VMware vs. VirtualBox

Discussion in 'sandboxing & virtualization' started by firzen771, Oct 28, 2009.

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  1. firzen771

    firzen771 Registered Member

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    which one do all of u prefer? which is more secure, and gives more features and compatibility overall? give me ur opinions on the 2.
     
  2. wat0114

    wat0114 Guest

    I'm glad someone else besides myself wants to ask these questions :) I know one huge difference between the two: Cost!
     
  3. firzen771

    firzen771 Registered Member

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    im looking purely at features and security, everything except the price. for me im trying to see which is the best if cost wasnt an issue.
     
  4. pandlouk

    pandlouk Registered Member

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    I like them both.
    Both are pretty secure.
    I prefer Vmware mainly for 2 reasons.
    1. It's snapshots. The ability to go backward and forward in the snapshot is simply fantastic.
    2. Is easier to clone a vmware virtual pc, or to move it in another folder.
    Having said that I prefer using Vbox for running linux virtual machines. The seamless integration is better than unity, especially the visible toolbar of the guest OS.
    Also Virtualbox "machines" seem a bit faster than vmware workstation ones.

    You can give them a try and see what fits you best.
    The vmware free ones are:
    Vmware player and Vmware server

    Panagiotis
     
  5. firzen771

    firzen771 Registered Member

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    by default it has 4 services that run, but i just go into services.msc and set them to manual so they only launch wen i open vmware so its not a problem for me and with winpatrol i can see if they re-enable themselves.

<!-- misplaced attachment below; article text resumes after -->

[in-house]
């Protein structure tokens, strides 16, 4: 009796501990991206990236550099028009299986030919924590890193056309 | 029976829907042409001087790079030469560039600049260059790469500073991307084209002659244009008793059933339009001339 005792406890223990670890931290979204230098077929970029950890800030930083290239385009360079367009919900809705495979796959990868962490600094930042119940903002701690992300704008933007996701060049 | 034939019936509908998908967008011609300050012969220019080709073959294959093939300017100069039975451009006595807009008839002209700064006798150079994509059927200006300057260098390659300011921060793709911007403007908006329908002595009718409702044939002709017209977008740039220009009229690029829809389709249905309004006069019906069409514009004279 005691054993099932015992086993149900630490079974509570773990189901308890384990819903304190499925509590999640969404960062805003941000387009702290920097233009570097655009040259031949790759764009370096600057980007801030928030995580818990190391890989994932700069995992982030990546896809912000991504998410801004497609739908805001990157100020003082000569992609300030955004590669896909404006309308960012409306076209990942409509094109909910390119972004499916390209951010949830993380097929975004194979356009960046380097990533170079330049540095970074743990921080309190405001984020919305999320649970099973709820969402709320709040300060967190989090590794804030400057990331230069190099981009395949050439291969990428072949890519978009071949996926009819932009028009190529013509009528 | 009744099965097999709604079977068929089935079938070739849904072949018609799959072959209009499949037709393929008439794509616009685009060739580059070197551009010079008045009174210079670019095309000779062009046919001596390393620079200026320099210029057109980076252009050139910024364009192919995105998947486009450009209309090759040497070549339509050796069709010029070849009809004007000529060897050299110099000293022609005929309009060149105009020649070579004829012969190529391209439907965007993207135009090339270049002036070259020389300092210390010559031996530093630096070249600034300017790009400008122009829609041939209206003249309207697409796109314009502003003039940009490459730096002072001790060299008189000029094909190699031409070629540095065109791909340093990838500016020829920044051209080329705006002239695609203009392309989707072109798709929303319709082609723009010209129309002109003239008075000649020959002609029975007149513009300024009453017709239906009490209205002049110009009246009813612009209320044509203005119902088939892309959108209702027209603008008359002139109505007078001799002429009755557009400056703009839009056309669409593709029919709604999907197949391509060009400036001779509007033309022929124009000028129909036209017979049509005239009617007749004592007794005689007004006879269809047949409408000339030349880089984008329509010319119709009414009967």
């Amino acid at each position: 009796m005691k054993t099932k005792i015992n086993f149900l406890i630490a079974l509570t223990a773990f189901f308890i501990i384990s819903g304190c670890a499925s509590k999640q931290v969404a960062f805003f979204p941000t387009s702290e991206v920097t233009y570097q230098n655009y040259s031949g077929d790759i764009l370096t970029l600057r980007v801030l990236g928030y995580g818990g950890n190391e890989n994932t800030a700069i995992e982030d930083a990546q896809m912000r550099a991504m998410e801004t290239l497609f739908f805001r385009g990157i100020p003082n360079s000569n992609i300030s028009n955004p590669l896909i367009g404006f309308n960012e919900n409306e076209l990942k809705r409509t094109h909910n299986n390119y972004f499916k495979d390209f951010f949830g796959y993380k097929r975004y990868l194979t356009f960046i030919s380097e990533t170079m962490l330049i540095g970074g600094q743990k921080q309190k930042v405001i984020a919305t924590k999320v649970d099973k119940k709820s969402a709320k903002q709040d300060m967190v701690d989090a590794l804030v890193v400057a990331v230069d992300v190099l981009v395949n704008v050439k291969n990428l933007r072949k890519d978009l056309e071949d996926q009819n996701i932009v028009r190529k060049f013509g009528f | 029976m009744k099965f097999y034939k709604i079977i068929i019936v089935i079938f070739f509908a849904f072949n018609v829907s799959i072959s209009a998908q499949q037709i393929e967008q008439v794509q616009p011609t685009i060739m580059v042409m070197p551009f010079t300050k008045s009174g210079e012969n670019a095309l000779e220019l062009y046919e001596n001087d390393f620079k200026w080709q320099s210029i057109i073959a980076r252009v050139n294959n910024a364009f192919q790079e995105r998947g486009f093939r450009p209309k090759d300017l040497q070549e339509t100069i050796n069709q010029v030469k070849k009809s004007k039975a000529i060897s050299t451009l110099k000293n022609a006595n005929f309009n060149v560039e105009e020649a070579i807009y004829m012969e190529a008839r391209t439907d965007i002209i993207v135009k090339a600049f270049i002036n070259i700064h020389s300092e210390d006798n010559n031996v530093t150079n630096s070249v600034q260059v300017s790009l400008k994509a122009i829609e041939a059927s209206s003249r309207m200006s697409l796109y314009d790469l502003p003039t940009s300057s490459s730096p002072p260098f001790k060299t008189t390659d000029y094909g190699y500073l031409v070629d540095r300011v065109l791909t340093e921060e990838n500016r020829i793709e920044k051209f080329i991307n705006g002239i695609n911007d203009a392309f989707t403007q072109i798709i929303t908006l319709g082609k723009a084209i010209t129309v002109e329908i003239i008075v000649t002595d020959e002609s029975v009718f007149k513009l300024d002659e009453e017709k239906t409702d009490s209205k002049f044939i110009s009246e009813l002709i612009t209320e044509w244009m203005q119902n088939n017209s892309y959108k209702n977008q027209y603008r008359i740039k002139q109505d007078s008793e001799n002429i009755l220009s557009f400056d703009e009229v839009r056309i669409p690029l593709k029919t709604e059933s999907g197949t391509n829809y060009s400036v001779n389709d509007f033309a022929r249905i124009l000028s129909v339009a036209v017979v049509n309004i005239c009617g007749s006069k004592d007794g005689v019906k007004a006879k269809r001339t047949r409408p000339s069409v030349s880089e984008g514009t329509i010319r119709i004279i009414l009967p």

6. firzen771

    firzen771 Registered Member

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    nice info.
     
  7. Seer

    Seer Registered Member

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    Whether you'll use VMware services (manual or automatic state) or not (disabled state) will depend on the VM setup. DHCP can be disabled if you fix the IP, no need for NAT if you use bridged networking, VMware Agent is a convenience, not a must and if you run a VM as admin (or do not access it remotely), there is no need for the Authorization service. There is a new one, "USB Arbitration", which needs to be run if you want USB passthrough, haven't really looked into that one yet. So you can actually disable all VMware services for good and still have perfectly functional VMs. At least I always had Workstation setup this way. I also disable both default virtual NICs.
    That being said, VirtualBox has really matured lately and catching up with Workstation quickly. Big thumbs up :thumb:
     
  8. firzen771

    firzen771 Registered Member

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    wow i did not know all that, awesome tip :)
     
  9. rolarocka

    rolarocka Guest

    VBox uses 80MB hd space and VMware 1Gb.
    Vbox is overall faster to deal with and no services in background.
    Also returning to last snapshot only takes a few seconds in VBox.
    Oh VBox is free.
     
  10. bonedriven

    bonedriven Registered Member

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    Could anyone tell me what does hardware virtualization exactly do?

    As my cpu doesn't support hardware virtualization,is there any difference between VB and VM on this aspect?
     
  11. aigle

    aigle Registered Member

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    I tried Windows 7 RC both in VB and VMware. Host was XP SP2 with Centrino 1.7, 1.5 GB Ram.

    1- VB was smoother than VMware.
    2- I absolutely love seamless mode of VB.

    However snapshots feature of VMware is wonderfull, no answer for that by VB. I wonder when VB can implement such a feature. :p
     
  12. demoneye

    demoneye Registered Member

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    like most of u already said, beside that Vbox is free,often updated ( and that count a lot ppl) , its also faster than VMware. leave no running services in the background when it shutdown.